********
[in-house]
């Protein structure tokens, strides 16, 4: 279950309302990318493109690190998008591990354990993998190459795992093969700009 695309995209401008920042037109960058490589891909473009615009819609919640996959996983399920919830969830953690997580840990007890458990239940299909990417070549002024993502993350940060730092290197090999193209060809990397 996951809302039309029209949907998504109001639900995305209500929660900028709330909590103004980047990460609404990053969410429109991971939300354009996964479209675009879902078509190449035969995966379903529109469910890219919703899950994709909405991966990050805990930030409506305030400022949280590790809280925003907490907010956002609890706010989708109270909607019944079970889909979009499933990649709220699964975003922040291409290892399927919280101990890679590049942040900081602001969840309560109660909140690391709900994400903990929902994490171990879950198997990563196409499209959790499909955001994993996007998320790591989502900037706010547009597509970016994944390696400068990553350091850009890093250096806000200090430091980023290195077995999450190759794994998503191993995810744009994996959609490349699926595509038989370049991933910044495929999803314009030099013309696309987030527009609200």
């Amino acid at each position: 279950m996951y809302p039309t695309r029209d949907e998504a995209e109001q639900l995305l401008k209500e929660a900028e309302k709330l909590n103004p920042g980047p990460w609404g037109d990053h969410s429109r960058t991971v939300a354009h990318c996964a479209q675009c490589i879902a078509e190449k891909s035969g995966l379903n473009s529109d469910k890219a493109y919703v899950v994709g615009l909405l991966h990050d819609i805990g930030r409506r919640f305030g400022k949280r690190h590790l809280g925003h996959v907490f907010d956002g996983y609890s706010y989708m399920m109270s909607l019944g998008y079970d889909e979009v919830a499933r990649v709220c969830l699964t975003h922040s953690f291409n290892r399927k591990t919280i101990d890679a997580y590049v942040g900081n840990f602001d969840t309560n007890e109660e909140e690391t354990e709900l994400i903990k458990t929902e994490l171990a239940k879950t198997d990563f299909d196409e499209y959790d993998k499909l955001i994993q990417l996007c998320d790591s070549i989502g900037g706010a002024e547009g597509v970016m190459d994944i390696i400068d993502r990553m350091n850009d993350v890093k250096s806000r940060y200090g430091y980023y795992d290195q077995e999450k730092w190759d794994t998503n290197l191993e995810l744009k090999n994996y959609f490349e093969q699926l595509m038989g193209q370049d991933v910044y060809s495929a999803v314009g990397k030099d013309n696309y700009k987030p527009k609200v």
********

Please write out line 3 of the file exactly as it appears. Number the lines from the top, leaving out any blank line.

């Amino acid at each position: 279950m996951y809302p039309t695309r029209d949907e998504a995209e109001q639900l995305l401008k209500e929660a900028e309302k709330l909590n103004p920042g980047p990460w609404g037109d990053h969410s429109r960058t991971v939300a354009h990318c996964a479209q675009c490589i879902a078509e190449k891909s035969g995966l379903n473009s529109d469910k890219a493109y919703v899950v994709g615009l909405l991966h990050d819609i805990g930030r409506r919640f305030g400022k949280r690190h590790l809280g925003h996959v907490f907010d956002g996983y609890s706010y989708m399920m109270s909607l019944g998008y079970d889909e979009v919830a499933r990649v709220c969830l699964t975003h922040s953690f291409n290892r399927k591990t919280i101990d890679a997580y590049v942040g900081n840990f602001d969840t309560n007890e109660e909140e690391t354990e709900l994400i903990k458990t929902e994490l171990a239940k879950t198997d990563f299909d196409e499209y959790d993998k499909l955001i994993q990417l996007c998320d790591s070549i989502g900037g706010a002024e547009g597509v970016m190459d994944i390696i400068d993502r990553m350091n850009d993350v890093k250096s806000r940060y200090g430091y980023y795992d290195q077995e999450k730092w190759d794994t998503n290197l191993e995810l744009k090999n994996y959609f490349e093969q699926l595509m038989g193209q370049d991933v910044y060809s495929a999803v314009g990397k030099d013309n696309y700009k987030p527009k609200v």